Jess Abrahams from Australian Conservation Foundation (ACF) is concerned that dicing up habitat will lead to species of animals becoming genetically weak as their populations become isolated.

Understanding of how fragmentation affects diversity can be found by looking to islands, Mr Abrahams explained.

A list of endangered animals and birds found in the Pilliga forest.
The Pilliga forest is home to 15 nationally threatened species. Source: Australian Conservation Foundation. Image: Alex Anastassiou

“The smaller an island is, and the further away it is from other islands in the ocean, the less number of species that it can support,” he explained.

“The bigger an island and the closer it is to other islands, the more movement across and thus the greater diversity.

“And then we can take that understanding from Islands and the sea and we can bring it onto land. And we're doing the exact same thing to habitat on land.

“We once had large intact areas of habitat, and we're chopping them up into smaller and smaller pieces with greater distances between them.

“As a result, the ability of wildlife and genetic material to move across these isolated islands is leading to increased pressure on wildlife.”

Here are the earlier stories in this project:

Extinction fears for the koala

Of particular concern to ecologists is the koala, which have been declining in numbers across the Pilliga and the adjoining Liverpool Plains, during a decade of drought.

Bellingen Nature Company ecologist Mark Graham describes this population as being the most significant inland area for koalas in NSW, and amid warnings the species is on track to be extinct in NSW by 2050, this area protection is paramount.

Mr Graham said he believes Santos’ coal seam gas project will result in “absolute fragmentation” in large parts of the forest, with roads and fences creating barriers for the movement of wildlife.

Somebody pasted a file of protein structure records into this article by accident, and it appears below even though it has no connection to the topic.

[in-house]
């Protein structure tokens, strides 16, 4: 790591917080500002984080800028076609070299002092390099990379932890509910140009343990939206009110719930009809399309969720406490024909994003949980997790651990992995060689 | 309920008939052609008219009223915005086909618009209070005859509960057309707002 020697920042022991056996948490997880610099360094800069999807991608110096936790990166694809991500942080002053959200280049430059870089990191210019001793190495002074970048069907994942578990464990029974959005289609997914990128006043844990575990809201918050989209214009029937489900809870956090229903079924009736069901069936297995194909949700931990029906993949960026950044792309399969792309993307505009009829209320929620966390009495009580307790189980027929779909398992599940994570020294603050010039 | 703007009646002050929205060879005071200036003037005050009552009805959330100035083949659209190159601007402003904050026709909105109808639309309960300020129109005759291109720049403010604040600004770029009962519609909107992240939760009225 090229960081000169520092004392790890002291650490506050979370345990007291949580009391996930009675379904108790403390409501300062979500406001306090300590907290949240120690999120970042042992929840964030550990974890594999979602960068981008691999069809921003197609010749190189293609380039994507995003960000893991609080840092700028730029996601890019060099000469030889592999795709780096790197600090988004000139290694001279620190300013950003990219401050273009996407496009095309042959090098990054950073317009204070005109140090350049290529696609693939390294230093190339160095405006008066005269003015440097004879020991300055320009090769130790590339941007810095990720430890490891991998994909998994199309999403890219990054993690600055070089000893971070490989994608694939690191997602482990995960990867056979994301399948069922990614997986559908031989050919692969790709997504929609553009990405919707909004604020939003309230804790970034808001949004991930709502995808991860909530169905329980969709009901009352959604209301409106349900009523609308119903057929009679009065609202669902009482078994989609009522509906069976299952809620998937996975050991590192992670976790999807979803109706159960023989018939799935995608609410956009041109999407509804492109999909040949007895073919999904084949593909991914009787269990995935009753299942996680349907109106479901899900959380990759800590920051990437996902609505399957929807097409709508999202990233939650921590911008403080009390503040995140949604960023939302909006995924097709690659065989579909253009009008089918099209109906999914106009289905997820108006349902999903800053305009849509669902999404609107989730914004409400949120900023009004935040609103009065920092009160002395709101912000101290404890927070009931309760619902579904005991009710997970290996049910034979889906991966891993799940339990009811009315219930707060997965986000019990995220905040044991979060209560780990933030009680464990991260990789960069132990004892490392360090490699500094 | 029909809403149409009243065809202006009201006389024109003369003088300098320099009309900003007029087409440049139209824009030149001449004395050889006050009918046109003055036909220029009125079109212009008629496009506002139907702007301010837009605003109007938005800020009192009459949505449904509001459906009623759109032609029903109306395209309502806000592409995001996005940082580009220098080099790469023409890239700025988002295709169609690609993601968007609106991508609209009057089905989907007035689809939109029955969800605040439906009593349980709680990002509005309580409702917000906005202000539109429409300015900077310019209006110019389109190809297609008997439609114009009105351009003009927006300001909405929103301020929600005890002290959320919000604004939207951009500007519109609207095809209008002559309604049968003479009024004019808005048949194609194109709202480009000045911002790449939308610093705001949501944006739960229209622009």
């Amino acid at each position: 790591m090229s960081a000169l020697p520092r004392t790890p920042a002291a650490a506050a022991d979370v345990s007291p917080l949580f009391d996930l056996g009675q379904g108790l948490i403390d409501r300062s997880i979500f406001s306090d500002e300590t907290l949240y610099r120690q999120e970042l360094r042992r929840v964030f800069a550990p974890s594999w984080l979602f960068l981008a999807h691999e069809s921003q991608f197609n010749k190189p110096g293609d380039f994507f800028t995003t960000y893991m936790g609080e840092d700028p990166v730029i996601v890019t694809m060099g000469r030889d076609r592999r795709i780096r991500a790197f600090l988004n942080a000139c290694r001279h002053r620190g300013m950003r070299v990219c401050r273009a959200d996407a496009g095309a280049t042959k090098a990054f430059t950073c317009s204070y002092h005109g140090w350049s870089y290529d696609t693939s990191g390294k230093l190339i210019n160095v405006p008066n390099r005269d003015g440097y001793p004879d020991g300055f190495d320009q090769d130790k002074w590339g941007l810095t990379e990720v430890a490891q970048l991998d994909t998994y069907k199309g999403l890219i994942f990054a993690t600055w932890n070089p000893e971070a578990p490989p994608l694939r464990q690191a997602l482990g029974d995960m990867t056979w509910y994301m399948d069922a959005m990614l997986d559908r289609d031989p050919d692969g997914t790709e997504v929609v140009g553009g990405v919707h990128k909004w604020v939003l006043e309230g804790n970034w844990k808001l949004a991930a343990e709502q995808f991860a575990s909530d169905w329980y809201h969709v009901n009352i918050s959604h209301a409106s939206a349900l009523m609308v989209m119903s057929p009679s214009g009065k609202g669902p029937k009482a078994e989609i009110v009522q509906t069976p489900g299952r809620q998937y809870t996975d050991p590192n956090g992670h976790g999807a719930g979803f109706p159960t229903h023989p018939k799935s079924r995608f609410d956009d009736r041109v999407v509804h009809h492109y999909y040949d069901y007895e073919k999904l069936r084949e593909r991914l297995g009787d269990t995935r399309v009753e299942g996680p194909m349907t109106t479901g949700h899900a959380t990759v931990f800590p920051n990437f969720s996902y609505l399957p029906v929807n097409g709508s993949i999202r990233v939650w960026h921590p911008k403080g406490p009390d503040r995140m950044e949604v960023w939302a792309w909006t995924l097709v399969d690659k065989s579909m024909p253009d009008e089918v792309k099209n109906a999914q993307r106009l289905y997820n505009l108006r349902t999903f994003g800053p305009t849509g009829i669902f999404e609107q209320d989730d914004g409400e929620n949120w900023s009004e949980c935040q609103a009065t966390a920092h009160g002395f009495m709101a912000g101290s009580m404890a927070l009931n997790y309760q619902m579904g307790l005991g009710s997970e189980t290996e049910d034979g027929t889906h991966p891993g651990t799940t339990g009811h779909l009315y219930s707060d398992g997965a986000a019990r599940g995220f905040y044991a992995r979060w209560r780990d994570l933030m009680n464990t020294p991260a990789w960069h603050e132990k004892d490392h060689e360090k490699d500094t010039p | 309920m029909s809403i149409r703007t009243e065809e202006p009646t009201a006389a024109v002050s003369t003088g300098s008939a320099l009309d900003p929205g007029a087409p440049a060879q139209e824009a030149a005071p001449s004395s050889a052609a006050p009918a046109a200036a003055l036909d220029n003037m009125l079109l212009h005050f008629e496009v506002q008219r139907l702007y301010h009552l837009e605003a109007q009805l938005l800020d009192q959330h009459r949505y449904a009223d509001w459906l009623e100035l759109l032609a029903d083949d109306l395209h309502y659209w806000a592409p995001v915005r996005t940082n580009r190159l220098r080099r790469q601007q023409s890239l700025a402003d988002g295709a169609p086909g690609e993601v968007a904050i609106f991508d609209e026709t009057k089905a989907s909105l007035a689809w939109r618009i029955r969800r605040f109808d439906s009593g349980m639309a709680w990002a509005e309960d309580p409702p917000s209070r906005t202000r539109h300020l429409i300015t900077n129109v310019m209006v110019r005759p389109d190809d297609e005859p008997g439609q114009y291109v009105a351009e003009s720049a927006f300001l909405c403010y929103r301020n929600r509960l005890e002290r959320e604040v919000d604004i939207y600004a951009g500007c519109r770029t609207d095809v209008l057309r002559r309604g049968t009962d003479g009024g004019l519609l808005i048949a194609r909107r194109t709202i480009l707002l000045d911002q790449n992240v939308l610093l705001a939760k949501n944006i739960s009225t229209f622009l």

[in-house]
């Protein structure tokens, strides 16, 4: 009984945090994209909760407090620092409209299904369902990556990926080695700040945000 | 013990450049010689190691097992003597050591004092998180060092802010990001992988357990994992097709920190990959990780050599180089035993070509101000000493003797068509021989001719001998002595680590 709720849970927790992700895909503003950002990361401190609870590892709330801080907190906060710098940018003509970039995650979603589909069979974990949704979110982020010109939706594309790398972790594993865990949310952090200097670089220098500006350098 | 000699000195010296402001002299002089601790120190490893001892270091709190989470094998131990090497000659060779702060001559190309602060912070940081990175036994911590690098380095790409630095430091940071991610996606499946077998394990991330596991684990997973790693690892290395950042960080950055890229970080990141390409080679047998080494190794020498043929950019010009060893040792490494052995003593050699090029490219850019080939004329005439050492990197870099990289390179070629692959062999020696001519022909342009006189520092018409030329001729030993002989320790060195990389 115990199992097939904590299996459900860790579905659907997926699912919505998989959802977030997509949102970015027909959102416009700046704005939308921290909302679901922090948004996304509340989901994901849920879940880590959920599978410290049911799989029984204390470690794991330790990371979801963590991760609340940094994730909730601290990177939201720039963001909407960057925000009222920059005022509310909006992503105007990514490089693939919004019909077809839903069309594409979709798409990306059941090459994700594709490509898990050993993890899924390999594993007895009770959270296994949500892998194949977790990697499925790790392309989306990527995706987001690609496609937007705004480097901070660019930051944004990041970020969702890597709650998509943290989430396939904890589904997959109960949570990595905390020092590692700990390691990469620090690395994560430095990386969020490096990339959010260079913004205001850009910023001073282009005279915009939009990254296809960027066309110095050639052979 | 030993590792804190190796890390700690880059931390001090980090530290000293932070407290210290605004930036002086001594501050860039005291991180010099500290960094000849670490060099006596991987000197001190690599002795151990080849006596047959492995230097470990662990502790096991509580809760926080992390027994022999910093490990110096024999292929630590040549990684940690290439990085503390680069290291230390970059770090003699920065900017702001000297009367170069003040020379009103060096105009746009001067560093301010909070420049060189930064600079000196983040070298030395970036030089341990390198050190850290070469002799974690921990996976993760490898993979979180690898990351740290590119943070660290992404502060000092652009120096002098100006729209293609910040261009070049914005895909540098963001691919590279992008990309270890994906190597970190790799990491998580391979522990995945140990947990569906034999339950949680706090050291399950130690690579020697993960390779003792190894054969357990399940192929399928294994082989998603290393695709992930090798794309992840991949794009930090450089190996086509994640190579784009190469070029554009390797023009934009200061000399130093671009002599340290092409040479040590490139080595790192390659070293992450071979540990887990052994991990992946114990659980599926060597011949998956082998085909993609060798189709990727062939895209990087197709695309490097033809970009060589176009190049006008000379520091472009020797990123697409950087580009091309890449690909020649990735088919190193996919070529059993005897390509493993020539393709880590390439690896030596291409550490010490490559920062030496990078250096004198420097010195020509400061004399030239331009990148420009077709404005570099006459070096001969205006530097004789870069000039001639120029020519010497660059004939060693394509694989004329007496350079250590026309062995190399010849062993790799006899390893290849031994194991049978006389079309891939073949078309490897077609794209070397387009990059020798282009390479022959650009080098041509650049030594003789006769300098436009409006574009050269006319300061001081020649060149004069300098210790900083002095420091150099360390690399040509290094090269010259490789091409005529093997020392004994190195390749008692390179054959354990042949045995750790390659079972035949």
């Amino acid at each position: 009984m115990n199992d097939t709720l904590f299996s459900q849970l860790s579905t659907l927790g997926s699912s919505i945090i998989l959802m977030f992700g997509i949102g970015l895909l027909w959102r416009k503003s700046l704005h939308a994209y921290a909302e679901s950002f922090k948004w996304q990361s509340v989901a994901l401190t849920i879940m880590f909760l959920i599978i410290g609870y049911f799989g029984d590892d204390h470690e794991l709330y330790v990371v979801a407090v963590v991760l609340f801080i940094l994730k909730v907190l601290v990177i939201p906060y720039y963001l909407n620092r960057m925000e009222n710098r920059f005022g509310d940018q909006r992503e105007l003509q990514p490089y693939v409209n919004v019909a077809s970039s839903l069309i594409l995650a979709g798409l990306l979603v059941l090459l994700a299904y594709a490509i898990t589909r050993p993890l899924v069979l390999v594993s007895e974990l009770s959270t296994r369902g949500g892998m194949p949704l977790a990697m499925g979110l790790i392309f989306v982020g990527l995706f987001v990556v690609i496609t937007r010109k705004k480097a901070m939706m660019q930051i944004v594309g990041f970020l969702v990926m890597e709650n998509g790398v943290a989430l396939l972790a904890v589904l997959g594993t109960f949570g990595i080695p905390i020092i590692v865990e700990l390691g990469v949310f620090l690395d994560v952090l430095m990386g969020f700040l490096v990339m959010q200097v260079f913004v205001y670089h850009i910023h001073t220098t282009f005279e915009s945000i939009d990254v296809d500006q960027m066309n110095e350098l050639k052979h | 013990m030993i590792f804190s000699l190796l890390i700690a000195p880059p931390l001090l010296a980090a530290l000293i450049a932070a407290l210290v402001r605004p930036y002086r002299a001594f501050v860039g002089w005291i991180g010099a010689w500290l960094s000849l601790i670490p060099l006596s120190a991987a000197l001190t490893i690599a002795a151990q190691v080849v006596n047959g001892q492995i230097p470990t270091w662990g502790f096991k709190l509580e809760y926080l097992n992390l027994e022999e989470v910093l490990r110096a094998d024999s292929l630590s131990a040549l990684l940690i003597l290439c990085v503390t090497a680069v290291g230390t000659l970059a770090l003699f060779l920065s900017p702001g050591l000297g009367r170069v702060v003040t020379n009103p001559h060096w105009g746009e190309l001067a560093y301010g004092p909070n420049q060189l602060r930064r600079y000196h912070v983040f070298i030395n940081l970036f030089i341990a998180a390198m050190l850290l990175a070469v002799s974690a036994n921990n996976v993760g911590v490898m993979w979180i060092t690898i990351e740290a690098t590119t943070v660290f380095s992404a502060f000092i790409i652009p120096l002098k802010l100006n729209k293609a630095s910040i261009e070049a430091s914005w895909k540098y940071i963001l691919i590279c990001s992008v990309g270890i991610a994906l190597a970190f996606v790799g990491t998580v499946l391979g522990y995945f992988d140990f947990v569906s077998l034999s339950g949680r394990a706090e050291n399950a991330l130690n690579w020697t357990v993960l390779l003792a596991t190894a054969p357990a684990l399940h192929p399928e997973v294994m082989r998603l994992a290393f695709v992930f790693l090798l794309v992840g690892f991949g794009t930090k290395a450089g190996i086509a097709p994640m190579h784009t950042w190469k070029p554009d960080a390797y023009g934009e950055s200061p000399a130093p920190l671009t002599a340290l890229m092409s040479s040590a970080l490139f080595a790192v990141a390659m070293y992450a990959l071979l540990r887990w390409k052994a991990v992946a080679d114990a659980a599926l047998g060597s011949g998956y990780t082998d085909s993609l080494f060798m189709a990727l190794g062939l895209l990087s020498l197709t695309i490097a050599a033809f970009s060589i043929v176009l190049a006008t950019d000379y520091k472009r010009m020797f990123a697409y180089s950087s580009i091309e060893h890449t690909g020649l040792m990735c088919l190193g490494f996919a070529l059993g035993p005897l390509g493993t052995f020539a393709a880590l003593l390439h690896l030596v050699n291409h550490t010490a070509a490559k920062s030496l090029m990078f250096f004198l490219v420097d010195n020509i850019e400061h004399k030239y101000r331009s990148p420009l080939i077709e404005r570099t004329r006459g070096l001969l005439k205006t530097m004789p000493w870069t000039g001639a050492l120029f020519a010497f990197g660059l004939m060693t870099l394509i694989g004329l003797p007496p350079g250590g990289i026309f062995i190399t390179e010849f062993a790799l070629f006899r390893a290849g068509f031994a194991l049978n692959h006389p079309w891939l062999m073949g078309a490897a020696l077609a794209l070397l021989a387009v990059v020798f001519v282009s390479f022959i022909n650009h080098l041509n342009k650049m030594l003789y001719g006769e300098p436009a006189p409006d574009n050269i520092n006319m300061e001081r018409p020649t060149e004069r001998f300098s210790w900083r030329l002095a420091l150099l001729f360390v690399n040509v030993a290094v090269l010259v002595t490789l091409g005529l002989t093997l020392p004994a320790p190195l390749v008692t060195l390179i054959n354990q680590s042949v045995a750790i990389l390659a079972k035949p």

A koala in a gum tree.
Koalas could be extinct in NSW by 2050 without urgent intervention, a parliamentary inquiry has warned. Source: Getty

“The proposal by Santos, approved of by state and federal government, will accelerate the extinction of not just koalas but of many other species that need the Pilliga,” he said.

“You can’t do what is being proposed in terms of clearing for an industrial development in an area of intact habitat and not create ecological impacts, not create local extinctions and problems for nationally significant species and all the amazing species that live in the Pilliga.

“It’s a complete act of extinction. Adding in the climate change impact, it’s just adding pressure, upon pressure, upon pressure.”

Government’s ‘embarrassing’ stance on climate change

Climate change has resulted in extended periods of drought and bushfire in Australia, both of which have added to the pressure wildlife has experienced from land clearing.

Last fire season Australia lost more than a billion animals and 35 million hectares of bushland, making the projection of intact areas of forest increasingly important if wildlife is to survive.